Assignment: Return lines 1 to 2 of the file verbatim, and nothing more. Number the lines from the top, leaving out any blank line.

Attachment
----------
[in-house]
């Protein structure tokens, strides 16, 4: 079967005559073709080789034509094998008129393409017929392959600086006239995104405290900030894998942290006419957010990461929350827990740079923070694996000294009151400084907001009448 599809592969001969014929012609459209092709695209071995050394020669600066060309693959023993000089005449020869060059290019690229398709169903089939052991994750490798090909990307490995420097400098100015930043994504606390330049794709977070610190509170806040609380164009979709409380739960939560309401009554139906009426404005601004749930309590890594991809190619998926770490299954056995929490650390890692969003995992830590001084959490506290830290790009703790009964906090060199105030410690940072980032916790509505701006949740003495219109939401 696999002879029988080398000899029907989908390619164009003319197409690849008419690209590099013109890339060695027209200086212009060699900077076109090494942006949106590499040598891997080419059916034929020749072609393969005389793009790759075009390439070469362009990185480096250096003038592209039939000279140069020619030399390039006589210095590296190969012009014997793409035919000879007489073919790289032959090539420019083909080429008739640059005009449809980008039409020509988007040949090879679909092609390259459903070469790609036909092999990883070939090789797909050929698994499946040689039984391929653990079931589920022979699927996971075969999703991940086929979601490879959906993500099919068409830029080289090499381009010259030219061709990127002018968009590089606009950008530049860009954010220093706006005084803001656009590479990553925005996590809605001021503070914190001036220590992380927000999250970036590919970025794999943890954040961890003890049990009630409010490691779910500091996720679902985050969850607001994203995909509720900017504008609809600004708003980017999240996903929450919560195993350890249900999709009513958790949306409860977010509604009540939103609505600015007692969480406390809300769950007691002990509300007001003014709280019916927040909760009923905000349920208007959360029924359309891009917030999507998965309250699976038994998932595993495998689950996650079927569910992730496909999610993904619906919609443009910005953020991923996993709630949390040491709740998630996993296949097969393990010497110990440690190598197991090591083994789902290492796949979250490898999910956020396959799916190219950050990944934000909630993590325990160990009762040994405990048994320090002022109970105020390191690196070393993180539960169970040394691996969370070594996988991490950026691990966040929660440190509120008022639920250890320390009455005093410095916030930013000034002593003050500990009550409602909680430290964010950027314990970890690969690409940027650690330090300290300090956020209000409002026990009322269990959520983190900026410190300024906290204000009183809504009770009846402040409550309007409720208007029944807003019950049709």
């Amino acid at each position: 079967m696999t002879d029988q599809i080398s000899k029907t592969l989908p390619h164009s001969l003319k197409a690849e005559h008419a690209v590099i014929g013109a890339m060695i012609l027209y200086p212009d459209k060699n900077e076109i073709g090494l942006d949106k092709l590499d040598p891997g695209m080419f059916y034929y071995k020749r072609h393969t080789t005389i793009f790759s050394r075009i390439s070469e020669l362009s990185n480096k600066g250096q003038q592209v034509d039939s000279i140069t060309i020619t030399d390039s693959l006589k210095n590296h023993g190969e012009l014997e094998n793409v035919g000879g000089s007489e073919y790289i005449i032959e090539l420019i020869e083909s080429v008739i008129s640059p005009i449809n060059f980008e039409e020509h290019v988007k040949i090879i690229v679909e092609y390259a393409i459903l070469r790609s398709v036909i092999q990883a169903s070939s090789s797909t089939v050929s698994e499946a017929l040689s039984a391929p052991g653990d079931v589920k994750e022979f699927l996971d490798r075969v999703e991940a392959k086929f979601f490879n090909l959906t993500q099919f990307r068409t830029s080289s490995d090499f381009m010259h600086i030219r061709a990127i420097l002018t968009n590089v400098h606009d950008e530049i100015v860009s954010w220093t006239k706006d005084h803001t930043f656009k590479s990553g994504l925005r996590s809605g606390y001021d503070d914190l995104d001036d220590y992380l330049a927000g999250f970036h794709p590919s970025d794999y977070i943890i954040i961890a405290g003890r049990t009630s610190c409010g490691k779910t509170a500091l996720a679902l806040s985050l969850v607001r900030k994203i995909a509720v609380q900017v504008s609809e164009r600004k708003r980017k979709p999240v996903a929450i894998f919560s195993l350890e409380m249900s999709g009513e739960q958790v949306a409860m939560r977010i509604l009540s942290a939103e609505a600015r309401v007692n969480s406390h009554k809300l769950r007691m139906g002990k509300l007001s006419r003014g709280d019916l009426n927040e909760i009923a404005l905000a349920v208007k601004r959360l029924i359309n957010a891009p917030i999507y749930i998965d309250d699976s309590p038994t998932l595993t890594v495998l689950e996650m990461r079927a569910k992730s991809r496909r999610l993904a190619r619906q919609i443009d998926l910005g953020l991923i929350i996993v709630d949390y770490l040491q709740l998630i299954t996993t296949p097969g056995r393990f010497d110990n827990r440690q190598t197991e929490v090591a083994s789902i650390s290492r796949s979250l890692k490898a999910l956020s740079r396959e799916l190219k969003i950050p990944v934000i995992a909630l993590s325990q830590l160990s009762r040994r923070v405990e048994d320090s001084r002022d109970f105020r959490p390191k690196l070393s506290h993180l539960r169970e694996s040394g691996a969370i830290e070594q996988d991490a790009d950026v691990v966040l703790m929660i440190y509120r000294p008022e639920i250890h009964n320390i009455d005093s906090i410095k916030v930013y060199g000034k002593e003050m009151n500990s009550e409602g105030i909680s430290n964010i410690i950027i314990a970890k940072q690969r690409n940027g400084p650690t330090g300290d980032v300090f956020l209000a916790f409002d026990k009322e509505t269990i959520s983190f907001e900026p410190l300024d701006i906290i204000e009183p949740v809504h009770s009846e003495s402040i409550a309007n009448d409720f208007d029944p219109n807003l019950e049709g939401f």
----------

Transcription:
[in-house]
């Protein structure tokens, strides 16, 4: 079967005559073709080789034509094998008129393409017929392959600086006239995104405290900030894998942290006419957010990461929350827990740079923070694996000294009151400084907001009448 599809592969001969014929012609459209092709695209071995050394020669600066060309693959023993000089005449020869060059290019690229398709169903089939052991994750490798090909990307490995420097400098100015930043994504606390330049794709977070610190509170806040609380164009979709409380739960939560309401009554139906009426404005601004749930309590890594991809190619998926770490299954056995929490650390890692969003995992830590001084959490506290830290790009703790009964906090060199105030410690940072980032916790509505701006949740003495219109939401 696999002879029988080398000899029907989908390619164009003319197409690849008419690209590099013109890339060695027209200086212009060699900077076109090494942006949106590499040598891997080419059916034929020749072609393969005389793009790759075009390439070469362009990185480096250096003038592209039939000279140069020619030399390039006589210095590296190969012009014997793409035919000879007489073919790289032959090539420019083909080429008739640059005009449809980008039409020509988007040949090879679909092609390259459903070469790609036909092999990883070939090789797909050929698994499946040689039984391929653990079931589920022979699927996971075969999703991940086929979601490879959906993500099919068409830029080289090499381009010259030219061709990127002018968009590089606009950008530049860009954010220093706006005084803001656009590479990553925005996590809605001021503070914190001036220590992380927000999250970036590919970025794999943890954040961890003890049990009630409010490691779910500091996720679902985050969850607001994203995909509720900017504008609809600004708003980017999240996903929450919560195993350890249900999709009513958790949306409860977010509604009540939103609505600015007692969480406390809300769950007691002990509300007001003014709280019916927040909760009923905000349920208007959360029924359309891009917030999507998965309250699976038994998932595993495998689950996650079927569910992730496909999610993904619906919609443009910005953020991923996993709630949390040491709740998630996993296949097969393990010497110990440690190598197991090591083994789902290492796949979250490898999910956020396959799916190219950050990944934000909630993590325990160990009762040994405990048994320090002022109970105020390191690196070393993180539960169970040394691996969370070594996988991490950026691990966040929660440190509120008022639920250890320390009455005093410095916030930013000034002593003050500990009550409602909680430290964010950027314990970890690969690409940027650690330090300290300090956020209000409002026990009322269990959520983190900026410190300024906290204000009183809504009770009846402040409550309007409720208007029944807003019950049709």